I identified with the Chicano literary output that began to rise strongly in the 1960s, gaining momentum in the 1980s and continuing to the present. These writers were publishing stories and poems that expressed the migrant experience, urban barrio life, and the struggle to break out of poverty, discriminatory practices, and second-class status. Tía Chucha’s is part of this thread, to help fill in the emptiness of material poverty — as well as spiritual and imaginative poverty — by tapping into the creative capacity in everyone. I’ve learned that the arts are key to revitalizing economies, families, and persons. My particular calling as a writer aligned with the community’s need to be heard, to tell their stories, to express and positively impact the world around them in an expansive way, with a multiplicity of practices and means.

How has Tía Chucha’s survived during tough economic times?

We drew on the already existing creative genius in community — the artists were always here. Once we set up a gathering place where arts could be learned, expressed, and performed, people came out in large numbers. We obtained funds from federal, state, county, and city funding sources. We managed to garner support from the California Community Foundation, the Annenberg Foundation, the Weingart Foundation, and Pantarea Foundation, among others.

Individual support also grew, including from Bruce Springsteen, John Densmore of the Doors, Cheech Marin, Lou Adler, Dan Attías, Jackson Brown, and more. When the economy faltered for much of the region, and arts funding was cut out or curtailed, we continued to prove that the arts are vital. A 2012 film and book we produced called Rushing Waters, Rising Dreams: How the Arts are Transforming a Community made a strong case for this. The book and film were taken throughout the Los Angeles area, and to cities around the country. This we see as a clarion call of a new way of relating, sharing and developing. A new age is upon us: postindustrial and post-scarcity. We can dream, study, plan — and then work methodically and steadily to make this happen. We have no choice. The disconnections and despairs have forced us to the brink. In the ensuing darkness we must let our imaginations lead the way. If my writing and community work mean anything, it’s to get us to generate a cooperative, abundant and just world. Why not?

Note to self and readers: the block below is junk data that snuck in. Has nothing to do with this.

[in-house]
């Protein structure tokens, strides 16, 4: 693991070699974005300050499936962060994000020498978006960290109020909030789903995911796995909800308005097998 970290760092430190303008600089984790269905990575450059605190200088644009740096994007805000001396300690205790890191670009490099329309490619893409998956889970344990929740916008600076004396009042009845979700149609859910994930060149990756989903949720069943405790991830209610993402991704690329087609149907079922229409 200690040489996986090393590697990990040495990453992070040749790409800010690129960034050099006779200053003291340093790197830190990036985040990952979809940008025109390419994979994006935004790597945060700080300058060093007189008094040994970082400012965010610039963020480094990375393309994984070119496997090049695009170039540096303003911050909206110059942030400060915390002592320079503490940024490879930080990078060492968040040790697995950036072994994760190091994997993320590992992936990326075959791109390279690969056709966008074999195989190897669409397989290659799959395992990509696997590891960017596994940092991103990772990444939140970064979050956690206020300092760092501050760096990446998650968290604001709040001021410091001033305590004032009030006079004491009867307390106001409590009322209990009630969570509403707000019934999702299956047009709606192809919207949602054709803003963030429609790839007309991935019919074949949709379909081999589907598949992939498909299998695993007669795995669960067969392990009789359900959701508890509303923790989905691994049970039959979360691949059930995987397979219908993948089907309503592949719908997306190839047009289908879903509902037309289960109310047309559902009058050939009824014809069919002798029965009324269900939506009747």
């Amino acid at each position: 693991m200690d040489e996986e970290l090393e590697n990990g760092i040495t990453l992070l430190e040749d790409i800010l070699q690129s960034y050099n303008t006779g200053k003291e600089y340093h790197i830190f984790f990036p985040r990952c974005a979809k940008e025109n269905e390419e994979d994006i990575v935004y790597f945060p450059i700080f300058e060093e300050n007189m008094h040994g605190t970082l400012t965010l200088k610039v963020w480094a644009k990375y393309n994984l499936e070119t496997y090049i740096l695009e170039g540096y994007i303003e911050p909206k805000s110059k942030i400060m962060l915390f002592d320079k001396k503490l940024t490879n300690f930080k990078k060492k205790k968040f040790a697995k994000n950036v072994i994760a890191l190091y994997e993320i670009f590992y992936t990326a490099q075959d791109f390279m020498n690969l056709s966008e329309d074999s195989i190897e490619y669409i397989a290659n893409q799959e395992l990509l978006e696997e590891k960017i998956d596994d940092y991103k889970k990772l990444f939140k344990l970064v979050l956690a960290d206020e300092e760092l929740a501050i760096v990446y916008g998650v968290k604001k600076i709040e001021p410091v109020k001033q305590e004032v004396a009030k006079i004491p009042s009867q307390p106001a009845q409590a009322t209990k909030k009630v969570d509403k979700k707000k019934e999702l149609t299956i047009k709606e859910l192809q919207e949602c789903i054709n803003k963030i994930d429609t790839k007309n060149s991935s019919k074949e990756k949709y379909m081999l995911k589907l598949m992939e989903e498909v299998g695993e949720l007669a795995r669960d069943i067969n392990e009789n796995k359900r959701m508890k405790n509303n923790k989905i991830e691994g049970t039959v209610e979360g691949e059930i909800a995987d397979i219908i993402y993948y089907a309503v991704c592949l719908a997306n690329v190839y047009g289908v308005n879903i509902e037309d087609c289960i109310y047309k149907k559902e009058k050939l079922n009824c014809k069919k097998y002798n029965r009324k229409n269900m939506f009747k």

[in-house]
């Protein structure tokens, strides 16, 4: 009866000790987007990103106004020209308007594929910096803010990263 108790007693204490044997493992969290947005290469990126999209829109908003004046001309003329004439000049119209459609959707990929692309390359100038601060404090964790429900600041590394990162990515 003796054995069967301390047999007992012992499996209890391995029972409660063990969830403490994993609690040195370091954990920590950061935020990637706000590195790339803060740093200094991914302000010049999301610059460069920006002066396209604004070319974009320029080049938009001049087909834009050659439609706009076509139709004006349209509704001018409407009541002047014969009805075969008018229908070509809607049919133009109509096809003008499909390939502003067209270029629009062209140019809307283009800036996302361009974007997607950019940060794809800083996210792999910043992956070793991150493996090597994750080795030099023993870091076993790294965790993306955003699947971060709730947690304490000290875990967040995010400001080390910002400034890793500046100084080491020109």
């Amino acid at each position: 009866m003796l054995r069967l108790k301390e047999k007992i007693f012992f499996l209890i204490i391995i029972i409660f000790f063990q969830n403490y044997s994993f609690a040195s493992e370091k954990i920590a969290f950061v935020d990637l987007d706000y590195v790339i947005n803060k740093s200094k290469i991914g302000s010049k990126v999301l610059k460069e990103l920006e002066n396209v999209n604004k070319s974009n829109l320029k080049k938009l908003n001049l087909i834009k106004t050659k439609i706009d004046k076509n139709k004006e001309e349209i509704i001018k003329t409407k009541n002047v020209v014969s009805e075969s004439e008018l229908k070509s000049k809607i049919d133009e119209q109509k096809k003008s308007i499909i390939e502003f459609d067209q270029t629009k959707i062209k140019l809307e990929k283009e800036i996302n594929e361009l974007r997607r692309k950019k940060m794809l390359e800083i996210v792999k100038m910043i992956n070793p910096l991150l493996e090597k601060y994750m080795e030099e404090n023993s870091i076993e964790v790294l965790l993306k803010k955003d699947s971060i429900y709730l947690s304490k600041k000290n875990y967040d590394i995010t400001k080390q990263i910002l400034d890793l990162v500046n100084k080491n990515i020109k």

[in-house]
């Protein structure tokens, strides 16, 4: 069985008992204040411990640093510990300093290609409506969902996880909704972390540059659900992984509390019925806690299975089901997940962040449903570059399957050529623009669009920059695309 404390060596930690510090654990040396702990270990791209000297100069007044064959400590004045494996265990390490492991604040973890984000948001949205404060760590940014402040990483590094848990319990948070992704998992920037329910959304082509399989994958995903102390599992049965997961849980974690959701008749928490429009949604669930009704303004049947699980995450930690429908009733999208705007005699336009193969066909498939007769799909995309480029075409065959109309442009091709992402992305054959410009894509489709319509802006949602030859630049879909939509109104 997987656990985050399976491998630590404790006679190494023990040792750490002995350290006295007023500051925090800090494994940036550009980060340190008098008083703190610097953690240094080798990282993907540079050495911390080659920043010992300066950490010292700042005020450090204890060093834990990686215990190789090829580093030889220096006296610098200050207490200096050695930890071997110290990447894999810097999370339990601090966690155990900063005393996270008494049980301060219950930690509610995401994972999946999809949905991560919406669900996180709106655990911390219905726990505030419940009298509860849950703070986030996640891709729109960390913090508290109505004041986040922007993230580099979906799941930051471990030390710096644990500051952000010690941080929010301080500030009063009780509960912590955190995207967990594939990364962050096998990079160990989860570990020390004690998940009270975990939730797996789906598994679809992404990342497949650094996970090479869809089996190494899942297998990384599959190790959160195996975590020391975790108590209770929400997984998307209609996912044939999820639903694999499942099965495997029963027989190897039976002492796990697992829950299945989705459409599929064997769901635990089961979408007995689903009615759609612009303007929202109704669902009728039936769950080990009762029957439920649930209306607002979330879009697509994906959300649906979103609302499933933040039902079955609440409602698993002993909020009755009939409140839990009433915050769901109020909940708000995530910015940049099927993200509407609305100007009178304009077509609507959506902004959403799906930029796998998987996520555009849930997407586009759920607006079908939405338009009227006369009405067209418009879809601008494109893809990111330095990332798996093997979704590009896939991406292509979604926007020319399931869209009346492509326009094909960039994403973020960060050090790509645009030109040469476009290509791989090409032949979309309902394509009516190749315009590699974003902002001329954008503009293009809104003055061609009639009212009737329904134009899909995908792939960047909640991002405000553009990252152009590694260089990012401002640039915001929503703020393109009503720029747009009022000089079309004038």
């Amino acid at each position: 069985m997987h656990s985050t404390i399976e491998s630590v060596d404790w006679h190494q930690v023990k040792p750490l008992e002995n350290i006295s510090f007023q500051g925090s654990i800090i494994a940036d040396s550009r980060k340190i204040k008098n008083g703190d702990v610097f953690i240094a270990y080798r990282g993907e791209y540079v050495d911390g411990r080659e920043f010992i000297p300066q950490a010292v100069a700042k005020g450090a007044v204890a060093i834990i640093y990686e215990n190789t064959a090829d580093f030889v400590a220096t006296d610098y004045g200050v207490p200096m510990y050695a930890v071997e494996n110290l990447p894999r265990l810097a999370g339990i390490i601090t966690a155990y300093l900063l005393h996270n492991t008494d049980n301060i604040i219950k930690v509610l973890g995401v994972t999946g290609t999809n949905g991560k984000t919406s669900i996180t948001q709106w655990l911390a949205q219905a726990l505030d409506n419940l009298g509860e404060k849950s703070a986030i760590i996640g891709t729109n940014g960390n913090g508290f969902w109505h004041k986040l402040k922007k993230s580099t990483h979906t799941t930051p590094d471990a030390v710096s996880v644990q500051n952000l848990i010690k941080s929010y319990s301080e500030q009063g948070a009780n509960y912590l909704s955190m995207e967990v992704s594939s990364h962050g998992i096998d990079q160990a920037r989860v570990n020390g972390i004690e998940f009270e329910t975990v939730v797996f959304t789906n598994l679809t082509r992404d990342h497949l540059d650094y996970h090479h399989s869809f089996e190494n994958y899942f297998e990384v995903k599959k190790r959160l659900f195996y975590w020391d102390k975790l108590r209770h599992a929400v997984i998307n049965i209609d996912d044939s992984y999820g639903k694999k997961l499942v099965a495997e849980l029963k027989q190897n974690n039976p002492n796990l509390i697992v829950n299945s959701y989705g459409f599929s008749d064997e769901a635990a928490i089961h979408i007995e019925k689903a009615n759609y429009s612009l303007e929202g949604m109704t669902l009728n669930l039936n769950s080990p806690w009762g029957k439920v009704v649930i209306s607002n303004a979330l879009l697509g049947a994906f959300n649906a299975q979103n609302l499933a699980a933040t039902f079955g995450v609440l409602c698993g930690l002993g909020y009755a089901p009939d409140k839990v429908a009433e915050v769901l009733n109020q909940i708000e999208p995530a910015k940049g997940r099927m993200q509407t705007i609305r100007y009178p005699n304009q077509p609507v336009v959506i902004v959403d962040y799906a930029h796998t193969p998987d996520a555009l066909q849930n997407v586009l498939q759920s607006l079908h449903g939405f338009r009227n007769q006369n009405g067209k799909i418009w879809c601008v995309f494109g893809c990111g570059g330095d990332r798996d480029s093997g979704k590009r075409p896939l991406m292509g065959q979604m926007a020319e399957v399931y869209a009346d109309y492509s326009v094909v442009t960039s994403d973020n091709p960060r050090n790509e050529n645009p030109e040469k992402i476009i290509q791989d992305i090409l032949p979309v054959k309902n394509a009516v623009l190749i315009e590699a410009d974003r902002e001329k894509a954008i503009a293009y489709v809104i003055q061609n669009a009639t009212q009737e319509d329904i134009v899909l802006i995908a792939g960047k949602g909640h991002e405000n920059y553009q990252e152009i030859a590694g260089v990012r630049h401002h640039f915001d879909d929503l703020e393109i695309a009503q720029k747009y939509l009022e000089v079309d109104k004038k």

Tía Chucha’s Centro Cultural & Bookstore will be celebrating its 13th anniversary on Saturday, March 22, 2014, from 11 a.m. – 6 p.m. More information can be found at

Daniel Olivas, a second generation Angeleno, is the author of six books including, most recently, the award winning novel, The Book of Want.

LARB Contributor

Daniel Olivas, a second-generation Angeleno, is a playwright and the author of 10 books including, most recently, How to Date a Flying Mexican: New and Collected Stories (University of Nevada Press, 2022), and Crossing the Border: Collected Poems (Pact Press, 2017). He is the editor of the anthology Latinos in Lotusland (Bilingual Press, 2008), and co-editor of The Coiled Serpent: Poets Arising from the Cultural Quakes and Shifts of Los Angeles (Tía Chucha Press, 2016). His first full-length play, Waiting for Godínez, was selected for the Playwrights’ Arena Summer Reading Series, and The Road Theatre’s 12th Annual Summer Playwrights Festival, and was a Semi-Finalist for the American Blues Theater’s Blue Ink Playwriting Award. Widely anthologized, he has also written for The New York TimesLos Angeles TimesThe GuardianAlta JournalJewish JournalLos Angeles Review of BooksLa Bloga, and many other print and online publications. By day, Olivas is an attorney in the Public Rights Division of the California Department of Justice. He and his wife make their home in Southern California, and they have an adult son.